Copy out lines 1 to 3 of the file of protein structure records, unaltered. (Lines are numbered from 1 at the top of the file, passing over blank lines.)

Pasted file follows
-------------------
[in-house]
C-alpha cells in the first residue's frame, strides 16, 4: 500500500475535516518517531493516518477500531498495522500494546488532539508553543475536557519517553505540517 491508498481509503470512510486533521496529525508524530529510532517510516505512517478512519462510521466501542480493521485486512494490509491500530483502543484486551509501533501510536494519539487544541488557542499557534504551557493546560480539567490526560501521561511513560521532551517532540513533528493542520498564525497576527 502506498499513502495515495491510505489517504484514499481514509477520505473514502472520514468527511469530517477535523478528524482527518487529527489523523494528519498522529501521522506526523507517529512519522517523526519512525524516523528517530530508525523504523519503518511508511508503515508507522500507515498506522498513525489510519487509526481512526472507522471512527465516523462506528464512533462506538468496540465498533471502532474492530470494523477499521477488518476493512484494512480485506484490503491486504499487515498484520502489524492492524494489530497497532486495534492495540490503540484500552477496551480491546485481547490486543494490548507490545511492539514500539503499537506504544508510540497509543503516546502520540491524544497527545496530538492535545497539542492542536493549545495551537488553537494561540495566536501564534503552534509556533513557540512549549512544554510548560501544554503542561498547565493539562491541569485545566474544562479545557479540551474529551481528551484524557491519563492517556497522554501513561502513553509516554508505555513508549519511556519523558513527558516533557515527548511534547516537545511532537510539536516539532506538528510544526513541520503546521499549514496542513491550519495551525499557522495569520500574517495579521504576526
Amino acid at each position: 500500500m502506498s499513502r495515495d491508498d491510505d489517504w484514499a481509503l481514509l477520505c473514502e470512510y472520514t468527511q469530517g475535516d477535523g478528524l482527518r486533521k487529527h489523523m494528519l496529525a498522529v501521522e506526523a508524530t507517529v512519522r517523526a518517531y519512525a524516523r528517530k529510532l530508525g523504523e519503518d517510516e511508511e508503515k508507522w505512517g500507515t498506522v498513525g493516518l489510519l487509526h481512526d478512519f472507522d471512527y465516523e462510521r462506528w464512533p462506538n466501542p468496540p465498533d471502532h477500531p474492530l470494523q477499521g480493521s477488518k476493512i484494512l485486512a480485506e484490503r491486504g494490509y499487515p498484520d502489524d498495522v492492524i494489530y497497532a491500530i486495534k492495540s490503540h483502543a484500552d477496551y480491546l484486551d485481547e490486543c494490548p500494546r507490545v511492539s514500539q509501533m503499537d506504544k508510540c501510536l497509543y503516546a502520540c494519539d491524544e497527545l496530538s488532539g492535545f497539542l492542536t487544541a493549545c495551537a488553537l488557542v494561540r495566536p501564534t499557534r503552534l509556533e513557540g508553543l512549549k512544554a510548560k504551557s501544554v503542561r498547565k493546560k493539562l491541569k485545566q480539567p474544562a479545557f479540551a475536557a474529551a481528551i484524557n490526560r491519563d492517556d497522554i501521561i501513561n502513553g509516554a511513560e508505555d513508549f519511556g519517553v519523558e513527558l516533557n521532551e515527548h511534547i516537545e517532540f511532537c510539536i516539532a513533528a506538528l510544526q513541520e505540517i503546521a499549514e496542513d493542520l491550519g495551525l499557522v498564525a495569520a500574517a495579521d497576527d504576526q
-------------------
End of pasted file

[in-house]
C-alpha cells in the first residue's frame, strides 16, 4: 500500500475535516518517531493516518477500531498495522500494546488532539508553543475536557519517553505540517 491508498481509503470512510486533521496529525508524530529510532517510516505512517478512519462510521466501542480493521485486512494490509491500530483502543484486551509501533501510536494519539487544541488557542499557534504551557493546560480539567490526560501521561511513560521532551517532540513533528493542520498564525497576527 502506498499513502495515495491510505489517504484514499481514509477520505473514502472520514468527511469530517477535523478528524482527518487529527489523523494528519498522529501521522506526523507517529512519522517523526519512525524516523528517530530508525523504523519503518511508511508503515508507522500507515498506522498513525489510519487509526481512526472507522471512527465516523462506528464512533462506538468496540465498533471502532474492530470494523477499521477488518476493512484494512480485506484490503491486504499487515498484520502489524492492524494489530497497532486495534492495540490503540484500552477496551480491546485481547490486543494490548507490545511492539514500539503499537506504544508510540497509543503516546502520540491524544497527545496530538492535545497539542492542536493549545495551537488553537494561540495566536501564534503552534509556533513557540512549549512544554510548560501544554503542561498547565493539562491541569485545566474544562479545557479540551474529551481528551484524557491519563492517556497522554501513561502513553509516554508505555513508549519511556519523558513527558516533557515527548511534547516537545511532537510539536516539532506538528510544526513541520503546521499549514496542513491550519495551525499557522495569520500574517495579521504576526
Amino acid at each position: 500500500m502506498s499513502r495515495d491508498d491510505d489517504w484514499a481509503l481514509l477520505c473514502e470512510y472520514t468527511q469530517g475535516d477535523g478528524l482527518r486533521k487529527h489523523m494528519l496529525a498522529v501521522e506526523a508524530t507517529v512519522r517523526a518517531y519512525a524516523r528517530k529510532l530508525g523504523e519503518d517510516e511508511e508503515k508507522w505512517g500507515t498506522v498513525g493516518l489510519l487509526h481512526d478512519f472507522d471512527y465516523e462510521r462506528w464512533p462506538n466501542p468496540p465498533d471502532h477500531p474492530l470494523q477499521g480493521s477488518k476493512i484494512l485486512a480485506e484490503r491486504g494490509y499487515p498484520d502489524d498495522v492492524i494489530y497497532a491500530i486495534k492495540s490503540h483502543a484500552d477496551y480491546l484486551d485481547e490486543c494490548p500494546r507490545v511492539s514500539q509501533m503499537d506504544k508510540c501510536l497509543y503516546a502520540c494519539d491524544e497527545l496530538s488532539g492535545f497539542l492542536t487544541a493549545c495551537a488553537l488557542v494561540r495566536p501564534t499557534r503552534l509556533e513557540g508553543l512549549k512544554a510548560k504551557s501544554v503542561r498547565k493546560k493539562l491541569k485545566q480539567p474544562a479545557f479540551a475536557a474529551a481528551i484524557n490526560r491519563d492517556d497522554i501521561i501513561n502513553g509516554a511513560e508505555d513508549f519511556g519517553v519523558e513527558l516533557n521532551e515527548h511534547i516537545e517532540f511532537c510539536i516539532a513533528a506538528l510544526q513541520e505540517i503546521a499549514e496542513d493542520l491550519g495551525l499557522v498564525a495569520a500574517a495579521d497576527d504576526q